Is There Any Adequate Way To Fool God?
"But the thing that David had done displeased the LORD, and the LORD sent Nathan to David. He came to him, and said to him, "There were two men in a certain city, the one rich and the other poor. The rich man had very many flocks and herds; but the poor man had nothing but one little ewe lamb, which he had bought. He brought it up, and it grew up with him and with his children; it used to eat of his meager fare, and drink from his cup, and lie in his bosom, and it was like a daughter to him. Now there came a traveler to the rich man, and he was loath to take one of his own flock or herd to prepare for the wayfarer who had come to him, but he took the poor man's lamb, and prepared that for the guest who had come to him." Then David's anger was greatly kindled against the man. He said to Nathan, "As the LORD lives, the man who has done this deserves to die; he shall restore the lamb fourfold, because he did this thing, and because he had no pity." Nathan said to David, "You are the man! Thus says the LORD, the God of Israel . . ." (2 Samuel 12:1-7, NRSV)
In 1 Samuel 13:14, King David is described as a man after God's own heart. Despite engaging in some of the most morally bankrupt behavior, he was yet quick to repent. Within the text, (2 Samuel 12:1-7), David's actions included theft; lying; coveting; adultery; conspiracy; unfaithfulness and murder. As ruler, David deliberately took another man's wife and impregnated her. Conspiring to cover this up, David set up the woman's husband to have him killed only after this same man (not knowing what the King or his wife had done) refused to return home from battle (within David's army) to lay with his wife. Bathsheba was the woman and Uriah, the Hittite, was her husband.
The above passage chronicles God's anger with David. Nathan the prophet was led by God to illustrate how a greedy and elitist man gratuitously took and killed off the sole possession of a poor man simply to entertain his quest. As David's anger was kindled, Nathan informed the King that he was the one whom had been guilty of taking all that had belonged to the poor man, leaving him alone, in debt and in even greater wantonness.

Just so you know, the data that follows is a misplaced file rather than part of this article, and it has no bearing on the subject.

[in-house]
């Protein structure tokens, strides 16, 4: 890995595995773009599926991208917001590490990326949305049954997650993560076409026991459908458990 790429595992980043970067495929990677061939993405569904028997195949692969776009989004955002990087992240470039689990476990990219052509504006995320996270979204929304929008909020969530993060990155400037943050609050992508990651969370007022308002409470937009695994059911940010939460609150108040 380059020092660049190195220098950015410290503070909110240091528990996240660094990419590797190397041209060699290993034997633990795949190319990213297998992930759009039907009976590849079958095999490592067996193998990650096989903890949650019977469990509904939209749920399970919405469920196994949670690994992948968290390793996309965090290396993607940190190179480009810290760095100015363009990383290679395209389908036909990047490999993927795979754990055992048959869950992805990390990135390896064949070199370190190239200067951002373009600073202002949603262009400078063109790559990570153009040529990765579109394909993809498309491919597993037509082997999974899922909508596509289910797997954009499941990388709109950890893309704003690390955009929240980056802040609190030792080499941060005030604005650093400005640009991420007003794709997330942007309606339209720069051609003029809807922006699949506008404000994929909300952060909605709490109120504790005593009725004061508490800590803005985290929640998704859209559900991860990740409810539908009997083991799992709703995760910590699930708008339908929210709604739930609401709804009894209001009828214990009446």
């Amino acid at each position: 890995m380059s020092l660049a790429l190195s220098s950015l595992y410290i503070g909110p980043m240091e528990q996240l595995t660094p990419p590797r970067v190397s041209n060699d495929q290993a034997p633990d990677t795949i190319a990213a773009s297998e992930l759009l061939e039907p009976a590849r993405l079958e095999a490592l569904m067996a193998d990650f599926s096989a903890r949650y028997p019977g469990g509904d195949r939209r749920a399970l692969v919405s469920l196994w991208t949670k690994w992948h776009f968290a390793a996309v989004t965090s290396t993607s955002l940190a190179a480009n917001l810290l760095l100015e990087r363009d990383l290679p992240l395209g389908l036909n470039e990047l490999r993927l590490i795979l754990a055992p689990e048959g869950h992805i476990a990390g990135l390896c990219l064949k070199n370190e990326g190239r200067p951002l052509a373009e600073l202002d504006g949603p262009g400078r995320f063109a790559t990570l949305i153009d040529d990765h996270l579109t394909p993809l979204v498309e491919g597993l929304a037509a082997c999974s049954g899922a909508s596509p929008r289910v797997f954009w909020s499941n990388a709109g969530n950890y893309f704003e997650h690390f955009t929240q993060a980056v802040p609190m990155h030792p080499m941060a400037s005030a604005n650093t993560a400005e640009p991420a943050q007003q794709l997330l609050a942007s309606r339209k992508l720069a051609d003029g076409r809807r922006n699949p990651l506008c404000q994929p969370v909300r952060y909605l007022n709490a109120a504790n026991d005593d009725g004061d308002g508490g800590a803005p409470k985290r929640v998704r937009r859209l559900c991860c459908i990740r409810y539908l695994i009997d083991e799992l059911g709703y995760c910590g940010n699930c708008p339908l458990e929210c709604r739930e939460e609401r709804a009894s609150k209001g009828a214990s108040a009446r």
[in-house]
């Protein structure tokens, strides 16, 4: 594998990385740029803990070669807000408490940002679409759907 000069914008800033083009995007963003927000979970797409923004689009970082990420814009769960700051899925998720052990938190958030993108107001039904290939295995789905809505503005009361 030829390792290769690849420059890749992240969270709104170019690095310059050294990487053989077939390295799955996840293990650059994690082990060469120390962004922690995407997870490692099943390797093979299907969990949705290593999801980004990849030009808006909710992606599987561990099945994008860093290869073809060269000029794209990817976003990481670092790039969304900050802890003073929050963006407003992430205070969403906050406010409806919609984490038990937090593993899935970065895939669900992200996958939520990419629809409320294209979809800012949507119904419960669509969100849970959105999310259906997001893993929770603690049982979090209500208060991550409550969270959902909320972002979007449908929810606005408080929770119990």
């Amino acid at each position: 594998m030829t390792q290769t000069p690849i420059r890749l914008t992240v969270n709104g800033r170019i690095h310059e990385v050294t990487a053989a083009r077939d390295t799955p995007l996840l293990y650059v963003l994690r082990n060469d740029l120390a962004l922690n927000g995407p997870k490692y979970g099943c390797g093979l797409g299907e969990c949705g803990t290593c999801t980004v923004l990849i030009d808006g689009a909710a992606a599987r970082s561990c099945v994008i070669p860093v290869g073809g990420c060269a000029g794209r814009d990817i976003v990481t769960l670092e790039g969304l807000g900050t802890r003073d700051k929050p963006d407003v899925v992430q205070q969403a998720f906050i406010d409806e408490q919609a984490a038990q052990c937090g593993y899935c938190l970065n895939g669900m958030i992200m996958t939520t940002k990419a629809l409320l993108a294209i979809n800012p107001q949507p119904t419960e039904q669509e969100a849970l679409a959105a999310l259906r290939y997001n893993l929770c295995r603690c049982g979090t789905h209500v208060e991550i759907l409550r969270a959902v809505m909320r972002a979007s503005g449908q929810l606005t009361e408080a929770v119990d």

Many are our modern day religious leaders who conspire with lies or re-defined truth to cover up morally bankrupt behavior. Despite holding the office of Pastor, Bishop or Presiding Elder, these are the ones who head the church, all the while plundering the resources and treasury designated for ministry improvement, educating the youth, and evangelizing the community for Christ. While some may pray, seeking for repentance, the mandate of having to restore all that was taken must and will come to fruition.
The prophet Nathan declared that the King's conscious dereliction will result in trouble being raised from within his own house; such trouble will be public and indistinguishable from the same plot executed from the King's own sword.
David, himself, even exclaimed in verses 5-6, "As the LORD lives, the man who has done this deserves to die; he shall restore the lamb fourfold, because he did this thing, and because he had no pity." Like in the days of scripture, to every action there is a consequence, whether good or bad. Is there any adequate way to fool God? What is done in the dark has a way of coming to the light.
[Jamal-Dominique Hopkins (Ph.D., University of Manchester, U.K.) is C.E.O. of the non-profit Christian think tank, the Institute for Advanced African American Christian Thought (IAAACT). He is the author of Thinking Out Loud: Thoughts and Reflections on Life, Faith, Culture and Crisis (Journal Publication, 2013), and "Duty or Responsibility? The African American Evangelical's Identity" in the Journal of African American Christian Thought (2009). Hopkins is available for preaching, speaking or conducting workshops or seminars. To contact him or to contribute to IAAACT, visit www.iaaact.weebly.com.]